Burundi: prominent rights activist’s son killed, panic forces people out of their homes

DECEASED: Willy Nzitonda

DECEASED: Willy Nzitonda

Willy Nzitonda the son of the rights activist Pierre-Claver Mbonimpa has been killed in violence that broke up in the capital Bujumbura this Friday.

According to witnesses, Nzitonda was arrested by police around 11:00 am local time in Mutakura, an opposition stronghold, as he was trying to fetch his belongings from his former residence but his body was later discovered in an empty house in the area.

He survived an assassination attempt a few weeks ago and he had been living in hiding. Nzitonda’s death follows his that of his brother-law recently, and his father’s assassination attempt in August. Mbonimpa is still recovering from the attack in Belgium.

The police spokesman Pierre Nkurikiye revealed to the media the police had killed four criminals during a police patrol in Mutakura but said Willy Nzitonda was not among them.

The police spokesman also disclosed they had apprehended three suspects in the deadly violence including two Rwandans. He stated they also seized four hand grenades and 20 bullets.

This escalating violence coincides with the expiration of President Pierre Nkurunziza 5-day deadline for the public to report illegal and unregistered weapons to the authorities.

President Nkurunziza recently warned the Burundian public to hand over weapon during the 5-day window or risk the wrath of the law.

The president warned beginning Saturday, November 7, the police and military will use force to retrieve weapons especially in opposition strongholds of Mutakura and Cibitoke in Bujumbura.
Residents these areas are have started fleeing their homes fearing the looming operation by the security forces.
From Thursday through Friday, Afrika Reporter saw significant numbers of people carrying their belongings desperately trying to escape the violence.

“We are fleeing because of violence raging in our neighborhood and the repression that is expected to be conducted by police after the expiration of the President’s ultimatum on this November 7,” said Honoré Nibimpa, a resident of Cibitoke who said he was heading to the southern area of Kanyosha.

“The messages given by our top leaders are not reassuring. When they tell us that they will erase us, how can we remain there?,” said another resident leaving Mutakura heading to the neighboring Ngagara.

Residents of Mutakura fleeing their homes ahead of the expiration of President Nkurunziza's deadline

Residents of Mutakura fleeing their homes ahead of the expiration of President Nkurunziza’s deadline

Following president address earlier this week, several top leaders, including the 1st Vice-President Gaston Sindimwo, Security, Defense, Home Affairs and Justice Ministers, have been touring the grassroots especially opposition strongholds relaying President Nkurunziza’s appeal to citizens surrender weapons. It’s these sensitization and talk of an imminent operation that have prompted residents to leave their homes.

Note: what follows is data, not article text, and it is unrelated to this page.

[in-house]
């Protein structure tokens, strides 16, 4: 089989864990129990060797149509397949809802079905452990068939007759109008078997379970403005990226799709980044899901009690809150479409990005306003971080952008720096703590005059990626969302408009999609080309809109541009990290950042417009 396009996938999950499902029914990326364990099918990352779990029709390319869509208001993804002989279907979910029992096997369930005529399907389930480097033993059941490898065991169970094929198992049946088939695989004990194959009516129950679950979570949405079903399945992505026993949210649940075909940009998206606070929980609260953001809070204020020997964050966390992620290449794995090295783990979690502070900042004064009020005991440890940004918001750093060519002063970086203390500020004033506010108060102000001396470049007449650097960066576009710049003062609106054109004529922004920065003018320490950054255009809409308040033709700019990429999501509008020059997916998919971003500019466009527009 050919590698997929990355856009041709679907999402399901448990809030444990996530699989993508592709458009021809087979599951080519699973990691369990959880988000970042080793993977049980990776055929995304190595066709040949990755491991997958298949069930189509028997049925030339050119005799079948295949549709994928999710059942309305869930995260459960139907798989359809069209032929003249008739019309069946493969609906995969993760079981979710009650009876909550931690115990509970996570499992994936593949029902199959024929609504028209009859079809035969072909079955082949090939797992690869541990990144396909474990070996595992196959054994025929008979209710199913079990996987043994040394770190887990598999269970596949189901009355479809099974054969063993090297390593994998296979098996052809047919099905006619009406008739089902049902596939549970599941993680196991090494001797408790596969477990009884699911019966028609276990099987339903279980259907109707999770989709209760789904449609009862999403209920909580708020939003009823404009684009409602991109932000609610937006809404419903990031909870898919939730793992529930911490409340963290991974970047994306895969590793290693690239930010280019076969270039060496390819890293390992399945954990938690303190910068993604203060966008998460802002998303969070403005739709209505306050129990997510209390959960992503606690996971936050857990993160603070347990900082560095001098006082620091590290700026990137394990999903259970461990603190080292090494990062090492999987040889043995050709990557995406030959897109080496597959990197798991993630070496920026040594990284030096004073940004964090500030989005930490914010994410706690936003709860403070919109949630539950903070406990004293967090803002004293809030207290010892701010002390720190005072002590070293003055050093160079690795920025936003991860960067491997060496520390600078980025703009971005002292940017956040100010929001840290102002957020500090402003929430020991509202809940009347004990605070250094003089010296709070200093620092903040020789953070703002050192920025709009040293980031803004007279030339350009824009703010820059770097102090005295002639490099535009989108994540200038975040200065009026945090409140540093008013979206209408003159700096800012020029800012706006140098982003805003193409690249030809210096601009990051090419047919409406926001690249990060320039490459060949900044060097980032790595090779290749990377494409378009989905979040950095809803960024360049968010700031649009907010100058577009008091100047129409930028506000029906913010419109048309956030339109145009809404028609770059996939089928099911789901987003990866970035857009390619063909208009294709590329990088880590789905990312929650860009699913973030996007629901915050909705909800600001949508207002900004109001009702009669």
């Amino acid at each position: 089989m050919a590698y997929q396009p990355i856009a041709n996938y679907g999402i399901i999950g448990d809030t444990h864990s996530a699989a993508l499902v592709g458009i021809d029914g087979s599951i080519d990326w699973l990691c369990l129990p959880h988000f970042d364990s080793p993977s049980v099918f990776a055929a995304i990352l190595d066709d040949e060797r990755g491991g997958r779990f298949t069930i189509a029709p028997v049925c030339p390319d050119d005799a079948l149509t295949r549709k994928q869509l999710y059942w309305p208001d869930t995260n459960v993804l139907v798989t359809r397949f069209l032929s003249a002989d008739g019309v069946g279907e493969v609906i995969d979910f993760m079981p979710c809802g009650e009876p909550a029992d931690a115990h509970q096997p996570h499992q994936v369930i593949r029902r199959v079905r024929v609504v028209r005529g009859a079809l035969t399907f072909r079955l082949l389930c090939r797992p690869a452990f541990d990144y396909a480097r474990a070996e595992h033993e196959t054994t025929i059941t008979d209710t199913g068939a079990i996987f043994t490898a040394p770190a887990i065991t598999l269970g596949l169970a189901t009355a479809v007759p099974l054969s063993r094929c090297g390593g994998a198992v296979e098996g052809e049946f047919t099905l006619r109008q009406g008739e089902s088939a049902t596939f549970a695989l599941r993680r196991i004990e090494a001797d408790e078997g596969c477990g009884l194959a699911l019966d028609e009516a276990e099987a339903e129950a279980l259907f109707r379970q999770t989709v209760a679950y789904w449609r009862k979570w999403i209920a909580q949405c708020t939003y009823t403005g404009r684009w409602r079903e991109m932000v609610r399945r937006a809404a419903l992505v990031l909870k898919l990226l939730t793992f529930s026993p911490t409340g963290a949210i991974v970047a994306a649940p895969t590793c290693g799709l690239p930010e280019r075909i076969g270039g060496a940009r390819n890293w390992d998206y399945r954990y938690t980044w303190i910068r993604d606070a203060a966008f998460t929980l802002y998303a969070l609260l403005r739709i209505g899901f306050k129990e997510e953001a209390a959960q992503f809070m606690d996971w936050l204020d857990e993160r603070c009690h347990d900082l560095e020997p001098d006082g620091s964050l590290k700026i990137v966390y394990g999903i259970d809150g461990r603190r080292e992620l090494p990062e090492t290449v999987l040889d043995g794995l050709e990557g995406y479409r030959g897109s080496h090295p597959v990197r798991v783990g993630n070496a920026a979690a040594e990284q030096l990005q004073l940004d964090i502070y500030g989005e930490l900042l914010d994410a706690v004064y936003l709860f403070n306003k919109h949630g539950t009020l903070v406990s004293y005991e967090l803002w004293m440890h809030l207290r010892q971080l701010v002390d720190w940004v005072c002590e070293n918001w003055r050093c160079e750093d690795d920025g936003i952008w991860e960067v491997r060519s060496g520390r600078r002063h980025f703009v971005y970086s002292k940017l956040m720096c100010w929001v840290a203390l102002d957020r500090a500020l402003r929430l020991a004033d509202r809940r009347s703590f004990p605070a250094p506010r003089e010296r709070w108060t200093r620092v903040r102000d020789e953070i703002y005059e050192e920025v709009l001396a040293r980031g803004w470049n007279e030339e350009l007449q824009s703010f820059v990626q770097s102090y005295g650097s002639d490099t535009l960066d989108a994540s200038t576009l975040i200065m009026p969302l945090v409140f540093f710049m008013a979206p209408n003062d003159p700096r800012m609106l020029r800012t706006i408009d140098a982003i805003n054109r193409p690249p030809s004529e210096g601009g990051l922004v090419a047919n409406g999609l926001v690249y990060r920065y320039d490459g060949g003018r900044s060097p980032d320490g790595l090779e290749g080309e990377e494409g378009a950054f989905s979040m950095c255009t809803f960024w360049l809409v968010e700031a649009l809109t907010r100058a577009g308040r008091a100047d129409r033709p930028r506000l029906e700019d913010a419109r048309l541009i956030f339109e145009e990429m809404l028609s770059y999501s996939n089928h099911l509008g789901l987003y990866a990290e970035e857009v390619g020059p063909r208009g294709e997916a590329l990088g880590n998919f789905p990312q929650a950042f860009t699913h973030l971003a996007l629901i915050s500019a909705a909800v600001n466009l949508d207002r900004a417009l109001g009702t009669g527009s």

International community alarmed by “ominous” rhetoric

The Burundian government messages to the public to report their weapons have been interpreted by the international community as “incendiary and ominous” rhetoric.

The Hague-based International Criminal Court (ICC), African Union (AU), the United States and the United Nations (UN) have roundly condemned speeches by Burundian leaders and some have likened them to the politicians’ rhetoric that incited people before and during the 1994 Rwandan Genocide.

In her press release, issued Wednesday, the Chairperson of the African Union Commission, Dr. Nkosazana Dlamini-Zuma reiterated thAU’s concern about the current situation prevailing in the country.

She condemned the “continuation of acts of violence and the increase of statements that are likely to further aggravate the current situation and create conditions for more instability, with devastating consequences for Burundi and the whole region.”

Ms Zuma also denounced “all acts of violence and violations of human rights, as well as of all statements that can inflame the situation”.

Her condemnation was also echoed by the US government and the UN.

Speaking to Radio France international (RFI), Tom Perriello, the US Special Envoy to the Great lakes Region, said he was worried about President Nkurunziza’s Five-day ultimatum and the “incendiary” remarks made by the president of the Burundian Senate Révérien Ndikuriyo addressing local leaders in the opposition neighborhoods earlier this week.

The UN Secretary General Ban Ki-moon has also condemned the “inflammatory rhetoric.”
Also the Brussels-based International Crisis Group said the Burundian politicians’ statements are “chillingly similar” to the statements issued before and during the 1994 Rwandan Genocide.